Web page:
IPF World Week, which ran 17-25 September, saw a flurry of multimedia activity across the globe to raise awareness and knowledge of Idiopathic Pulmonary Fibrosis (IPF) – a rare and little understood fatal lung disease with escalating patient numbers and a substantial and disproportionate impact on individuals, carers, families and healthcare services.1, 2, 3
This “social emergency”, says the European Idiopathic Pulmonary Fibrosis & Related Disorders Federation (EU-IPFF), raises the flag for greater awareness of IPF among key stakeholders and better access to care and services for patients – sentiments that were central to the ethos for creating the latest issue of Inspiration.4
Launched in IPF World Week, Inspiration 2 brought together leading clinicians, patients, carers and advocacy organisations to explore access to treatment, support and services for people living with IPF in the UK. As Professor Mike Morgan, National Clinical Director Respiratory, NHS England, explains in the foreword: “Inspiration 2 contains a stark view of the realities of IPF and the challenges we face to provide high quality care and support for all those affected. It would be nice to think that in England we can develop a system of care for such patients that will become the envy of the world.”
As one of 200 orphan lung diseases, IPF comes with a prognosis that is often worse than for lung cancer. Yet unlike the picture for cancer in the UK, where if a GP suspects a malignancy they must refer to a specialist within two weeks of presentation, no such targets exist for any respiratory disease other than lung cancer. As a consequence, it can still take up to two years for patients with IPF to be diagnosed after experiencing their first symptoms.2
For Fiona Ballantyne, a 49-year-old IPF patient who finally received her diagnosis in February 2016 after years of breathing difficulties, this was certainly the case.
Despite being referred for further tests in August 2014 after contracting pneumonia – and receiving subsequent steroid treatment – it wasn’t until Fiona’s consultant referred her for a lung biopsy in December 2015 that an accurate diagnosis was given.
In an interview in Inspiration 2 Fiona – who also received broad coverage in the Scottish press – revealed she felt “numb and scared” when she was first informed she had IPF, but remains optimistic for the future after recently being told she is too healthy for a lung transplant.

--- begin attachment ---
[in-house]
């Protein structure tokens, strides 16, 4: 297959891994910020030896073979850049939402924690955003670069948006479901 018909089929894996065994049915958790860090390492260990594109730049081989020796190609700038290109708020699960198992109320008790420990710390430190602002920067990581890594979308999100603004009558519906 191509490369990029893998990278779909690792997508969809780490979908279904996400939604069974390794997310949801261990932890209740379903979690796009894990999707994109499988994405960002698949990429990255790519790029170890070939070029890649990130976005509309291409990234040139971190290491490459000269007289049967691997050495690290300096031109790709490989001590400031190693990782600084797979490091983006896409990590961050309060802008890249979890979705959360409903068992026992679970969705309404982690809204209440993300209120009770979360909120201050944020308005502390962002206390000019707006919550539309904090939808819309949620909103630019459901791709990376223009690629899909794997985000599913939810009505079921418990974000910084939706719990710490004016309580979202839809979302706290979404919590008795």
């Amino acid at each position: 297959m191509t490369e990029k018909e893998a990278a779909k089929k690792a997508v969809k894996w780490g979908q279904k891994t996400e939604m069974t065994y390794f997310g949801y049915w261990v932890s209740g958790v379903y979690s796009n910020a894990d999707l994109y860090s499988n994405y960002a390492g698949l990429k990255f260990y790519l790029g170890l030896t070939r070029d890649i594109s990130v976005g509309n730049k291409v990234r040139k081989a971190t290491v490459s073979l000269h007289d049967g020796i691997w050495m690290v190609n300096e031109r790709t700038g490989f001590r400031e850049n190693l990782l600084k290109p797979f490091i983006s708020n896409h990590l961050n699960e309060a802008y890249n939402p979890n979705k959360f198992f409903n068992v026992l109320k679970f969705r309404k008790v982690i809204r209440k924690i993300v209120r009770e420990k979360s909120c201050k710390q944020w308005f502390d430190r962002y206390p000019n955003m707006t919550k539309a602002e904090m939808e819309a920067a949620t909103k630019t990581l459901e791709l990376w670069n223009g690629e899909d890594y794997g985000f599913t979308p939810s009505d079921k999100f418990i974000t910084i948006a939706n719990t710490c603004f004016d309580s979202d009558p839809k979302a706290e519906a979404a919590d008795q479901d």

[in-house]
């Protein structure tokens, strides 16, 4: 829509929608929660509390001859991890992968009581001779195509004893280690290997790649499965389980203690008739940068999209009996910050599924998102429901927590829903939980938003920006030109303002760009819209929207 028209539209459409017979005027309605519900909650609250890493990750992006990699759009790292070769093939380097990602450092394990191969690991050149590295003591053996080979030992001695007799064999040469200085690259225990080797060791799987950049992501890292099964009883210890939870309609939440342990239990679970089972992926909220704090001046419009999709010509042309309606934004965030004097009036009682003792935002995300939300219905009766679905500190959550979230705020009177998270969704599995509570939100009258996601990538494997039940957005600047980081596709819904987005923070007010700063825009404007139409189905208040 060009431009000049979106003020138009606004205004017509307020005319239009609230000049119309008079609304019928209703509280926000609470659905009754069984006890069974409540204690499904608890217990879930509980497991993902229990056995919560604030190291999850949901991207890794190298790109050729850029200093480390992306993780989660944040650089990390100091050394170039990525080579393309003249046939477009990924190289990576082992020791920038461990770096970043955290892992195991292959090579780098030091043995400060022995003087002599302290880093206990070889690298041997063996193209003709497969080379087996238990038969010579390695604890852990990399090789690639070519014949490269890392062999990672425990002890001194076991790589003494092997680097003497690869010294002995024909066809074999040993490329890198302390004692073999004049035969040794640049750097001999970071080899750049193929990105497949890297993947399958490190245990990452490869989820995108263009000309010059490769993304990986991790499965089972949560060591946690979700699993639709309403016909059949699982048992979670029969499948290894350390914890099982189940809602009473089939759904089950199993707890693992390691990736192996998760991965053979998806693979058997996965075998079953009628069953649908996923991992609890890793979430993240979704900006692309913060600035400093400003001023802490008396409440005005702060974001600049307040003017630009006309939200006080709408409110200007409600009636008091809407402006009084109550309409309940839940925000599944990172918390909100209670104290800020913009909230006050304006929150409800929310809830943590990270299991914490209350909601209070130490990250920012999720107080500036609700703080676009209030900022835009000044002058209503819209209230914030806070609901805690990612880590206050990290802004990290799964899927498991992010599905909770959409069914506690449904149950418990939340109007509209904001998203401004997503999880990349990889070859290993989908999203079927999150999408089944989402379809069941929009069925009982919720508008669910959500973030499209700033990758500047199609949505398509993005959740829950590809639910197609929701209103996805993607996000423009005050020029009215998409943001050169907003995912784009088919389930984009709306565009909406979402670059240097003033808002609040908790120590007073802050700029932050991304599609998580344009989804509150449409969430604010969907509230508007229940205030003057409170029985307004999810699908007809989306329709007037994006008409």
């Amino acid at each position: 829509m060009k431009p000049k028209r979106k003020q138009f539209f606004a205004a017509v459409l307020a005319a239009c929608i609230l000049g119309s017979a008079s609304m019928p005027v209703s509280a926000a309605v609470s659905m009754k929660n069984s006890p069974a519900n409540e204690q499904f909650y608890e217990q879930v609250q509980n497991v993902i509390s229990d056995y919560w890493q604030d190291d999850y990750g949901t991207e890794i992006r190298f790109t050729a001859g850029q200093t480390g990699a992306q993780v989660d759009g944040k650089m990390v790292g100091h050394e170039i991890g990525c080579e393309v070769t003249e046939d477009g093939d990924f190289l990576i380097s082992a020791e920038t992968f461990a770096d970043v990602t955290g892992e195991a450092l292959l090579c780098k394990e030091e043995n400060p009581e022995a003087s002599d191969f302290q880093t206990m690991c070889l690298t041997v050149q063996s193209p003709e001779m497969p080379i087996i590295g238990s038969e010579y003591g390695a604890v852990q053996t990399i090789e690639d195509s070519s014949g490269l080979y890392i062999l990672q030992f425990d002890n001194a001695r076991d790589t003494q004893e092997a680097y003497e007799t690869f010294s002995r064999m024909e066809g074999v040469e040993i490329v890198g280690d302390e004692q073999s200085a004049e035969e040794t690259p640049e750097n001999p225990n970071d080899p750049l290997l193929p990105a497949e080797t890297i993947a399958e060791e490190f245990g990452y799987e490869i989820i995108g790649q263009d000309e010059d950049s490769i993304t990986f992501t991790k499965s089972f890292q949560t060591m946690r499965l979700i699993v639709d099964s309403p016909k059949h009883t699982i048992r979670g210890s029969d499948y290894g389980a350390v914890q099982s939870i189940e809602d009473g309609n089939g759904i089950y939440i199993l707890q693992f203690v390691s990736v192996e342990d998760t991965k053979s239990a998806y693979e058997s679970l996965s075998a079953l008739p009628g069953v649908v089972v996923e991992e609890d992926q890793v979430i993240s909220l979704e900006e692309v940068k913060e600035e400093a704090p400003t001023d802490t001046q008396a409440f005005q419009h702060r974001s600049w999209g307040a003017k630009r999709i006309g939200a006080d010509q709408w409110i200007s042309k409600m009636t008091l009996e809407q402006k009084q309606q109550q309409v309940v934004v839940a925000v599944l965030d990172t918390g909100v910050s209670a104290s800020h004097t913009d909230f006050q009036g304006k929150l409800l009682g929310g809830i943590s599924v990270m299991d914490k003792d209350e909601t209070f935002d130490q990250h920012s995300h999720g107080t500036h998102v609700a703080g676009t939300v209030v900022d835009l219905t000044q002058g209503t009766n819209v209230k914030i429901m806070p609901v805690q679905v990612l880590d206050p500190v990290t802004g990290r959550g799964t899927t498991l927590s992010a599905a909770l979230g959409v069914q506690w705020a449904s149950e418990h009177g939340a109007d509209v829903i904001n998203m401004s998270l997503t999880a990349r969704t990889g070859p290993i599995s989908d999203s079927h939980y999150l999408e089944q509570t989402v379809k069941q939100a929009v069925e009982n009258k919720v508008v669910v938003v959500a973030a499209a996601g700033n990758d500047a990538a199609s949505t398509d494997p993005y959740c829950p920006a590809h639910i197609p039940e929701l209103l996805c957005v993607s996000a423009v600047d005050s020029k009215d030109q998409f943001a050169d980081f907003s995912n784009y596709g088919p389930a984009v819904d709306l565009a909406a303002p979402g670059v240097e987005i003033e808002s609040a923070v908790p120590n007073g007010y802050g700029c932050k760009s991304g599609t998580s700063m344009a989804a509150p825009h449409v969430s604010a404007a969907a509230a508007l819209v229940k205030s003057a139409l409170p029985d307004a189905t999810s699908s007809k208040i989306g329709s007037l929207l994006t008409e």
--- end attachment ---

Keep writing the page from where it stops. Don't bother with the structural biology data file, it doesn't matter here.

“It is great to be able to give the patient perspective in this second edition of Inspiration,” notes Ruth Sabella, Project Manager at the British Lung Foundation. “Throwing the spotlight on IPF is important in helping raise awareness and funds for research into this little known condition.”
Although a recent global survey of more than 120 people living with IPF found nine out of 10 patients were happy with the way their doctor informed them of their diagnosis, participants also suggested having access to information about the support, treatment and realities of living with IPF would have been helpful,5 a point echoed by Fiona in Inspiration 2. “In my view the information supplied to patients could be improved as most of my knowledge and understanding comes from my own research.”
Inspiration 2 champions the huge advances that have been made in IPF care and sets out the collaborative vision for the future, epitomised in the words of Professor Morgan: “In the past, people with IPF have had very little support. Although things have improved with the introduction of evidence-based treatment – including new drugs and rehabilitation – it is important these are correctly delivered to all those who would benefit.”
Many believe with the number of people being diagnosed with IPF in the UK steadily increasing year on year, government and policymakers need to start prioritising this condition as though it were a cancer.
Boehringer Ingelheim, working with pharmaphorum media, unveiled the first issue of Inspiration6 on Rare Disease Day 2016 to raise awareness of IPF and the need for early and accurate diagnosis of this devastating condition. Inspiration 2 evolves the story by exploring the current care and treatment pathway for IPF patients – and the hopes for the future.
- Navaratnam V et al (2011) Thorax doi:10.1136/thx.2010.148031 (http://thorax.bmj.com/content/early/2011/03/29/thx.2010.148031.full) (Last accessed September 2016)
- British Lung Foundation (2016) The Battle for Breath https://www.blf.org.uk/what-we-do/our-research/the-battle-for-breath-2016 (Last accessed September 2016)
- Action for Pulmonary Fibrosis (2016) Fit for the Future: Future-proofing care for patients with IPF http://www.actionpulmonaryfibrosis.org/research/fit-for-the-future-future-proofing-care-for-patients-with-ipf/ (Last accessed September 2016)
- Inspiration 2 (2016) https://www.boehringer-ingelheim.co.uk/content/dam/internet/opu/uk_EN/images/Inspiration2FINAL.pdf (Last accessed September 2016)
- Data on file. Boehringer Ingelheim. DOF NIN16-13 Think of Everything Global Patient Survey 2016 (Last accessed September 2016)
- Inspiration (2016) https://www.boehringer-ingelheim.co.uk/content/dam/internet/opu/uk_EN/images/IPFreport.pdf (Last accessed September 2016)
UK/RESP-161432 Date of preparation: September 2016